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When a building hits a stumbling block with a contractor, the solution could be right next door.
PAGE #p. 35
A good relationship with the building next door can be extremely valuable.
You’re in the middle of a hallway renovation that nearly got derailed. Can you tell us about it?
It’s a very small but very high-end condo building. Hallway renovations are one of my favorite projects because they really spruce up the building and give it a fresh look, not just for residents but also for potential purchasers. So we’re going all-out – new wallpaper, new tiles, new carpet. We’re refinishing all of the wood inside the building, installing lighting, and refurbishing the elevator cabs. It is essentially a soup-to-nuts project.
So things started off smoothly?
We hired a designer, and the designer put all of the specs out to bid. We had the contractors walk the building, and then the board interviewed them. The board members liked one in particular and felt his personality and style were a good fit for the residents, and they asked me to check out his work. We went to a few buildings on East 79th Street and East End Avenue, also very high end, and the work was really impressive. We got references from the board presidents, the superintendents, and also from managing agents.
And the board gave this contractor the green light?
Yes, and the board asked us to negotiate the contract. In the midst of reviewing the terms and conditions and preparing a rider, I noticed that the contractor had inserted a clause that the building would be responsible for providing a bathroom, lavatory and storage for the crew. Now, that was a really big hiccup because he had walked the building, we had interviewed him, and never once was this raised as an issue. This is a fully utilized building in terms of the common areas, and there is no full-time staff. We have a part-time porter, and there’s definitely no bathroom and no storage at all.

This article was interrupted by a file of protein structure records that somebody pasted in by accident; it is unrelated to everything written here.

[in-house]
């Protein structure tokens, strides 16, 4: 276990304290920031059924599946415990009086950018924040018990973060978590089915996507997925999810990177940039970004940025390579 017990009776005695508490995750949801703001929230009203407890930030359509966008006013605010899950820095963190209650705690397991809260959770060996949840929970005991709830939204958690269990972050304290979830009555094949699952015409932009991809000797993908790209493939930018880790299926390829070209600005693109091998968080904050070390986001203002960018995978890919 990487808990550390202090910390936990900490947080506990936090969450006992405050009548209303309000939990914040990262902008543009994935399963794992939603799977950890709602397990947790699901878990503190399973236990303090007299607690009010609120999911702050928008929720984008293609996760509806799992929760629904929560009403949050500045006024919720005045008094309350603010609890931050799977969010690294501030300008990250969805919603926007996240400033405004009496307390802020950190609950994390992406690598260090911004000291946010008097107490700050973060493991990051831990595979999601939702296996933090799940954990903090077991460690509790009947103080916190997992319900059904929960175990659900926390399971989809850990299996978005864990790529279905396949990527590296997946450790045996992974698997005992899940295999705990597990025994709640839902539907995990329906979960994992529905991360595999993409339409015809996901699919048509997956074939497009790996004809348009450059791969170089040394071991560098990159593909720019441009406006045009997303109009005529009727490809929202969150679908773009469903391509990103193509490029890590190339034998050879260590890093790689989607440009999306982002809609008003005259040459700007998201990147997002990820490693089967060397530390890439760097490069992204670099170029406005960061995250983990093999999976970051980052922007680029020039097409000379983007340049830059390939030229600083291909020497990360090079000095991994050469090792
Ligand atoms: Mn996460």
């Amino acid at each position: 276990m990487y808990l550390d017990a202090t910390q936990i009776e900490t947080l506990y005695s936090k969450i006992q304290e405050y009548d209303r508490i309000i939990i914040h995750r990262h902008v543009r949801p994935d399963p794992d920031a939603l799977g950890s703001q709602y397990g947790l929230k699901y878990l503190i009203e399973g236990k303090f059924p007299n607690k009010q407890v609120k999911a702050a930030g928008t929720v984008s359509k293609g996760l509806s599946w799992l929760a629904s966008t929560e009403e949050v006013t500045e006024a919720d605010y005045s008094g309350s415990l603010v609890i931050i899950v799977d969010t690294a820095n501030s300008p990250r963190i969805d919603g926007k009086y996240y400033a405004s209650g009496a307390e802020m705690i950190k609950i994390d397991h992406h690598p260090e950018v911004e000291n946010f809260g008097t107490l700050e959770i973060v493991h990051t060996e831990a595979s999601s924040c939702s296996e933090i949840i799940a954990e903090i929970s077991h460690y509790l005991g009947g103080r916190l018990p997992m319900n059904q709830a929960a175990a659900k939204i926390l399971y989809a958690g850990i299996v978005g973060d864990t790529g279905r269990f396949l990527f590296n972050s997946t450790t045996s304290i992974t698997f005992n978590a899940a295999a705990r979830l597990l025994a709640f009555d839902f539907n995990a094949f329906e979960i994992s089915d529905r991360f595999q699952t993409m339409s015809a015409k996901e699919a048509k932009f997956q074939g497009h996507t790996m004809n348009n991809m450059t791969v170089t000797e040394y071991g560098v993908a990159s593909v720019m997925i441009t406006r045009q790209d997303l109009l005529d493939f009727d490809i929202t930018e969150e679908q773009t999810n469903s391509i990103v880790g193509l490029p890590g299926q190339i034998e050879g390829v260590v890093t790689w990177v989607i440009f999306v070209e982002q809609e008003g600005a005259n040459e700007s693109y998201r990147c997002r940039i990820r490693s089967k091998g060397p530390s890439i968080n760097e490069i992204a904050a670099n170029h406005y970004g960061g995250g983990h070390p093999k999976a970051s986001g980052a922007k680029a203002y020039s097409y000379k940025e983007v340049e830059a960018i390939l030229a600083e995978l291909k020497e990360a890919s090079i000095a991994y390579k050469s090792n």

What happened next?
We went back and forth for about two weeks, and the contractor made it clear that he didn’t feel it was his responsibility to pay for a port-a-potty and get a permit to have an outside container for storage. It wasn’t part of his base bid calculation. At that point, the board was ready to move on and go with the second con-tractor it had interviewed, who had come in at a lower price.
Is that what the board did?
I told the board that we’d already come this far and it was worth it to try and find a solution. I went to the building next door, a very large, full-service building where I happen to know the superintendent. So I made an arrangement for the contractor’s crew to use the staff facilities there. And then I also went to the managing agent and asked if we could rent a section of the parking garage so our contractor could store materials there.
So, problem solved?
Yes. We also forged a wonderful relationship with that building. Of course, we’re going to thank the superintendent with a well-deserved gratuity. The project is now 90 percent done, and there have been no issues at all. It just goes to show that it pays to expect the unexpected and think outside the box.